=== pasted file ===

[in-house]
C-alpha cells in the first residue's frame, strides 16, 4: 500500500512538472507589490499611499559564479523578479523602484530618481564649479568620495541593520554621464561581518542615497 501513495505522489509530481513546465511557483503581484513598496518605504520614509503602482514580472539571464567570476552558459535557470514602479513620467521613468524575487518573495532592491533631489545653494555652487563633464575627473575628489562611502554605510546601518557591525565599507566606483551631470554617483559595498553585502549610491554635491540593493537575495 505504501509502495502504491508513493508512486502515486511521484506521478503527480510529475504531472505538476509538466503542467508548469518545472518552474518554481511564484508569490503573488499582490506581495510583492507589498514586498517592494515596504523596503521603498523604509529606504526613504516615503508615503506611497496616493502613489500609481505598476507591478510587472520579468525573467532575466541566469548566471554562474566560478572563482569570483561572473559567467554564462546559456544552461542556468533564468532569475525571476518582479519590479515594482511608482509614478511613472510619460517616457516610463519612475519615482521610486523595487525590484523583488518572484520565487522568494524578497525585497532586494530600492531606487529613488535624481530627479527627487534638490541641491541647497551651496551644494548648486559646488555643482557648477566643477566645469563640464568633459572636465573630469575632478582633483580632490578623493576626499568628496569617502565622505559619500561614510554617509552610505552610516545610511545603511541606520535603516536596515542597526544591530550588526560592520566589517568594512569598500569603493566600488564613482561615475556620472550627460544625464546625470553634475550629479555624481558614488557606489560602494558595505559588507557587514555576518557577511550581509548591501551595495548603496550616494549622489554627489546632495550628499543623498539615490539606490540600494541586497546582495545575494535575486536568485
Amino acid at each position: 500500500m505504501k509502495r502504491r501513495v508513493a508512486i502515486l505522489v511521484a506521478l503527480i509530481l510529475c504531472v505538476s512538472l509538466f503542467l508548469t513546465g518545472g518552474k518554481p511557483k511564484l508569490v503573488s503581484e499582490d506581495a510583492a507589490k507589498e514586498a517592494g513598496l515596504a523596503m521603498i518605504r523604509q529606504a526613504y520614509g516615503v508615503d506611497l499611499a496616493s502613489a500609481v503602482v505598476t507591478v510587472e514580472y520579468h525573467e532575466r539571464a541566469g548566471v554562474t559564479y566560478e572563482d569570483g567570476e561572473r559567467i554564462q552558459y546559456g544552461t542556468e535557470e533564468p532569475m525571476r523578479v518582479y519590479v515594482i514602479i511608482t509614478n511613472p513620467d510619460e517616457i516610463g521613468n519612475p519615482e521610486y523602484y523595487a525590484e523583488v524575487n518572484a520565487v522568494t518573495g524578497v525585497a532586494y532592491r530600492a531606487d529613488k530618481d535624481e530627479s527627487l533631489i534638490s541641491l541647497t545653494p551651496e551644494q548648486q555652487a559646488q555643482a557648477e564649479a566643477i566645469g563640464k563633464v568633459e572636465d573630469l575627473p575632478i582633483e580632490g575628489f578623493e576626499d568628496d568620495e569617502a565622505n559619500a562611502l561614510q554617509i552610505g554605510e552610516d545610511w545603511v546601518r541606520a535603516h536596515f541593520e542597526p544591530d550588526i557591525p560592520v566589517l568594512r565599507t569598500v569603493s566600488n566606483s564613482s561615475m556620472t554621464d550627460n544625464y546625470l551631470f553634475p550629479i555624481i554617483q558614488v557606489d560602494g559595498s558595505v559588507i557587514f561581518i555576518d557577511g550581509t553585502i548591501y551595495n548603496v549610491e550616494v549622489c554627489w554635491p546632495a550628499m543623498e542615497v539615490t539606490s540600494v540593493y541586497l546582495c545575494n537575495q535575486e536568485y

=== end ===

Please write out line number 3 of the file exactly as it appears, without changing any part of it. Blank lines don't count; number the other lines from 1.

Amino acid at each position: 500500500m505504501k509502495r502504491r501513495v508513493a508512486i502515486l505522489v511521484a506521478l503527480i509530481l510529475c504531472v505538476s512538472l509538466f503542467l508548469t513546465g518545472g518552474k518554481p511557483k511564484l508569490v503573488s503581484e499582490d506581495a510583492a507589490k507589498e514586498a517592494g513598496l515596504a523596503m521603498i518605504r523604509q529606504a526613504y520614509g516615503v508615503d506611497l499611499a496616493s502613489a500609481v503602482v505598476t507591478v510587472e514580472y520579468h525573467e532575466r539571464a541566469g548566471v554562474t559564479y566560478e572563482d569570483g567570476e561572473r559567467i554564462q552558459y546559456g544552461t542556468e535557470e533564468p532569475m525571476r523578479v518582479y519590479v515594482i514602479i511608482t509614478n511613472p513620467d510619460e517616457i516610463g521613468n519612475p519615482e521610486y523602484y523595487a525590484e523583488v524575487n518572484a520565487v522568494t518573495g524578497v525585497a532586494y532592491r530600492a531606487d529613488k530618481d535624481e530627479s527627487l533631489i534638490s541641491l541647497t545653494p551651496e551644494q548648486q555652487a559646488q555643482a557648477e564649479a566643477i566645469g563640464k563633464v568633459e572636465d573630469l575627473p575632478i582633483e580632490g575628489f578623493e576626499d568628496d568620495e569617502a565622505n559619500a562611502l561614510q554617509i552610505g554605510e552610516d545610511w545603511v546601518r541606520a535603516h536596515f541593520e542597526p544591530d550588526i557591525p560592520v566589517l568594512r565599507t569598500v569603493s566600488n566606483s564613482s561615475m556620472t554621464d550627460n544625464y546625470l551631470f553634475p550629479i555624481i554617483q558614488v557606489d560602494g559595498s558595505v559588507i557587514f561581518i555576518d557577511g550581509t553585502i548591501y551595495n548603496v549610491e550616494v549622489c554627489w554635491p546632495a550628499m543623498e542615497v539615490t539606490s540600494v540593493y541586497l546582495c545575494n537575495q535575486e536568485y